Whitewater Baldy (New Mexico), Center Baldy (New Mexico), Mogollon Maintains (New Mexico)
By: Bob Michael
About twenty years ago, I wrote up my solo climb of 8,441' Big Hatchet Peak, a magnificent chunk of block-faulted limestone In the remote "bootheel" of far southwest New Mexico. What most struck me about that forgotten country was the sense of having fallen out of time, of having driven from busy 1-10 right out of the late twentieth century. In May, I returned to a different part of southwest New Mexico. Although it is not awesomely desolate like the Bootheel country, the Gila Wilderness and the tiny settlements on its fringe still feel like the untrammeled mythical West that so captivated me as a young boy. Far from population centers or "developers", Catron County, New Mexico has so far escaped the "Wal-Martization" of America, (Remember when St. George, Utah, was a quaint little Mormon town in the red-rock wilderness, and a drive to Barstow felt like a desert adventure rather than bumper-to-bumper traffic past factory outlet malls? I date myself.)
My Phoenix climbing buddy George Horn picked me up at Sky Harbor Airport, and we headed east past Globe, Show Low and Springerville, up through the gorgeous White Mountain forest at Alpine, crossing the state line into Luna, N. M. We turned south on US 180, following the San Francisco River valley to the pleasant and friendly little settlement of Glenwood. Although little more than a wide spot in the road, Glenwood boasts a world-class New Mexican restaurant, the Blue Front Tavern (-tender flat enchiladas with shredded beef and fried egg on top, in a red chile sauce with a complexity of flavor that would tax a wine snob's vocabulary - as far as you can get from hamburger taco filling oozing fluorescent orange oil).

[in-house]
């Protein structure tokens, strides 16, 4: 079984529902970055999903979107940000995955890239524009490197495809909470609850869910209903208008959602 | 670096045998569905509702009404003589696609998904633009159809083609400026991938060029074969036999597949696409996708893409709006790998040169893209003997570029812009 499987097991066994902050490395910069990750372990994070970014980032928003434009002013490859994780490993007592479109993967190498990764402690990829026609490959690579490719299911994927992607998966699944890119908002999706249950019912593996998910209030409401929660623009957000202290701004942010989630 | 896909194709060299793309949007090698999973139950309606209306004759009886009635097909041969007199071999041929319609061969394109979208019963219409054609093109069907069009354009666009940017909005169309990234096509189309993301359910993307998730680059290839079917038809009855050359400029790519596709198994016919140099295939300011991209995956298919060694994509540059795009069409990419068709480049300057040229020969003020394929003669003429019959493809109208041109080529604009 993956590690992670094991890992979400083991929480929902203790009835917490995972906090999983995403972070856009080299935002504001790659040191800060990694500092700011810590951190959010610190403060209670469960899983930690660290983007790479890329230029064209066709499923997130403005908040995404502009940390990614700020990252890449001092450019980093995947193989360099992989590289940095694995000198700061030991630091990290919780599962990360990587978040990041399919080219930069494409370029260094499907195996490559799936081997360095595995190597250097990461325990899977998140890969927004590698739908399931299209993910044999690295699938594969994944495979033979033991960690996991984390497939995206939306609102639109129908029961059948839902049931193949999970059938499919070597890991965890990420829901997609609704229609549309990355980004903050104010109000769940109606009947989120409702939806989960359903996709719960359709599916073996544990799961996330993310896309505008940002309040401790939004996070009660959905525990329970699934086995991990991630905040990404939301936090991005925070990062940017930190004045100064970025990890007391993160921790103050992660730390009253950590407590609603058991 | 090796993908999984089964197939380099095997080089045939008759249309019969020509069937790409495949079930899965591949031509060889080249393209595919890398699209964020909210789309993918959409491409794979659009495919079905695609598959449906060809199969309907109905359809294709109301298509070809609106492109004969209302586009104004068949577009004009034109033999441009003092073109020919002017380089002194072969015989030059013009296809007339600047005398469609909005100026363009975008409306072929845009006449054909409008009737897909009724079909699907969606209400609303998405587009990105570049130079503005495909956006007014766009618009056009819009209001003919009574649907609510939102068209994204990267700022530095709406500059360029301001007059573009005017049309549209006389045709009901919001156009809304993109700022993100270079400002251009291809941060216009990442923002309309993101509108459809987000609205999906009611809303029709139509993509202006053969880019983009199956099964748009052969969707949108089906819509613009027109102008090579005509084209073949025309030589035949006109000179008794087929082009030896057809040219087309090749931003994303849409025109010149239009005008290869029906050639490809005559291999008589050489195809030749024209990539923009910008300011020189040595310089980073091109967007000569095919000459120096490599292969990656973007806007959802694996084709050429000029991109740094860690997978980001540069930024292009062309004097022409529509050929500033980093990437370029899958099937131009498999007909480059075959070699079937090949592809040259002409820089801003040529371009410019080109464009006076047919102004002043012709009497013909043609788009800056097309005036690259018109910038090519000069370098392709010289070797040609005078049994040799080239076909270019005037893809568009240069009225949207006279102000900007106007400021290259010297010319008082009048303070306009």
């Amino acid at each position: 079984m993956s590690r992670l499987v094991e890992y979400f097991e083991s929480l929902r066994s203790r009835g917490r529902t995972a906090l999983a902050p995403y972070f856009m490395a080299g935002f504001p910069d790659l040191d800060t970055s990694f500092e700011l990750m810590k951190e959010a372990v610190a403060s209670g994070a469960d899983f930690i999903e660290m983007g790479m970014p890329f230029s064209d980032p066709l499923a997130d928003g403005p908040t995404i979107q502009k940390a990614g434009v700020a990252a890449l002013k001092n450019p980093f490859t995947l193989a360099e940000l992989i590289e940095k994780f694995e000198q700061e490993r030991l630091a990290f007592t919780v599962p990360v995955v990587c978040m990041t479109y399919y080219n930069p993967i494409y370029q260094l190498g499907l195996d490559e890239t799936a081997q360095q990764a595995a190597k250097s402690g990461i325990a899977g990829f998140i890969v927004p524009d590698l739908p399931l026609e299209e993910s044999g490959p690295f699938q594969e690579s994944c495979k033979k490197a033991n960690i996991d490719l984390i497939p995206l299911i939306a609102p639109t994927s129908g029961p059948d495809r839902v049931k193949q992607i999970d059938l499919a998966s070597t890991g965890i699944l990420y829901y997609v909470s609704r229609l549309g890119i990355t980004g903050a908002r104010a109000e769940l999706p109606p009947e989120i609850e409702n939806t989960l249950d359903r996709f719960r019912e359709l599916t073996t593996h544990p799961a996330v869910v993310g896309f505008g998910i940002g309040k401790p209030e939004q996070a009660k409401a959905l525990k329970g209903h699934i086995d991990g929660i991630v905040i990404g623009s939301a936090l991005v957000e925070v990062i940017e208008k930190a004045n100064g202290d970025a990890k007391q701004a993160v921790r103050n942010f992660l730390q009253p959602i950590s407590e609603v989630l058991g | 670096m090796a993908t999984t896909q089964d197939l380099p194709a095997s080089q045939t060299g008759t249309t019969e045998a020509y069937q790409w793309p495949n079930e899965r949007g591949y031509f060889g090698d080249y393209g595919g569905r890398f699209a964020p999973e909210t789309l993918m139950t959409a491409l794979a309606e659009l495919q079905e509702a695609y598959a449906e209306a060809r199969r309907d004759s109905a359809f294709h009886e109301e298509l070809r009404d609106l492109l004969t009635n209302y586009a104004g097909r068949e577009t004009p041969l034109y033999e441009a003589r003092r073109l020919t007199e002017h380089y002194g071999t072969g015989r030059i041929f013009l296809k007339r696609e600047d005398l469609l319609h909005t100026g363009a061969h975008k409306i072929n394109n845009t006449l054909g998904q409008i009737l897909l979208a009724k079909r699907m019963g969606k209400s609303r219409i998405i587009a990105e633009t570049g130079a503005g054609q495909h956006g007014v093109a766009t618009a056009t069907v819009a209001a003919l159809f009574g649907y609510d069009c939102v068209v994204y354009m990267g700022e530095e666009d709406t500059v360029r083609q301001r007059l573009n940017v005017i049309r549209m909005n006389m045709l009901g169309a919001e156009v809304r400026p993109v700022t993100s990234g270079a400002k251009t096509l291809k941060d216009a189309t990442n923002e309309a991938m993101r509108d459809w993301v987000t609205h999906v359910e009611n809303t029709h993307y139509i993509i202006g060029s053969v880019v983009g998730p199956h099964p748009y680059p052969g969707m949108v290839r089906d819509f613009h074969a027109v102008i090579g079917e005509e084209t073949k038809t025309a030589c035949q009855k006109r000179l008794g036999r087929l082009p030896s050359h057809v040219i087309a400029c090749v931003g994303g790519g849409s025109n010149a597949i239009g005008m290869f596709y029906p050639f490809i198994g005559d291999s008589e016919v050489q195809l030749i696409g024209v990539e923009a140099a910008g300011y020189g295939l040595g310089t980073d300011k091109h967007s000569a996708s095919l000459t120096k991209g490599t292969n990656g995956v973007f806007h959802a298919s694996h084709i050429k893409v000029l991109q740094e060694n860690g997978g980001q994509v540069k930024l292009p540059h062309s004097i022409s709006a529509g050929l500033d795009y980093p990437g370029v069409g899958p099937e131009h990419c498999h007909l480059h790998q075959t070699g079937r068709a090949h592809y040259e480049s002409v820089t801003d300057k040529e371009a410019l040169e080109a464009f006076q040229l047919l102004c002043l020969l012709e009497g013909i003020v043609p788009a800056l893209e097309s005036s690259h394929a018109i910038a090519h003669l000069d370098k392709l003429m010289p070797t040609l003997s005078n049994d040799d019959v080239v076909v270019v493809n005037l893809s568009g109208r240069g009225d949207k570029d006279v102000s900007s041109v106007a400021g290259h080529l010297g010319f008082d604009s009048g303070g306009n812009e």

Next day, we drove 5 miles north of Glenwood on US 180 to state highway 78, which heads east into the north end of the Mogollon Mountains, hugging a spectacular canyon wall before descending into the old semi-ghost mining town of Mogollon. The pavement ends, and the excellent graded road (still a state highway) climbs east out of the townsite into the high mountains. About 10 miles out of town, we parked at a large trailhead parking lot at 9,132' Sandy Point and began hiking south into the Gila Wilderness, the world's first designated wilderness area (1924), on the excellent Crest Trail. No fee; no quota; no permit; no "Adventure Pass". Just a sign-in sheet. The West as it used to be.
The Mogollon Mountains are a long way from Virgin Peak or Cedar City, Utah, but they are in the exact same fascinating geologic setting; the transition zone between the Basin and Range and the Colorado Plateau. Southwest-central New Mexico is the southernmost extent of the Plateau, which is here at its greatest dimension - stretching all the way north to the Uinta Mountains. A typical Plateau-margin structure is Basin and Range extensional faulting "chewing" its way into the flat-lying Plateau rocks, resulting in downdropped valleys (grabens) bordered by uplifted ranges. Structurally, the Mogollon Mountains are rather like the mountains west of Cedar City, bordered on the west by a huge normal (up/down) fault, and on the east grading into the flat-lying stack of sediments that make up the Plateau' Similarly, the Mogollons rise out of the San Francisco River valley graben along a massive normal fault. on their plateau (east) side, the mountains descend much more gradually to rolling Ponderosa-forested country and eventually to high and plains, the Plains of San Augustin. These latter are the site of the Very Large Array of radiotelescopes precisely because they are vast, open, and about as far as you can get from nearby radio frequency pollution in the Lower 48. They had their 15 minutes of fame in the movie "Contact" when Jodie Foster as radio-astronomer-in-residence picked up that "E.T." noise that made my flesh crawl.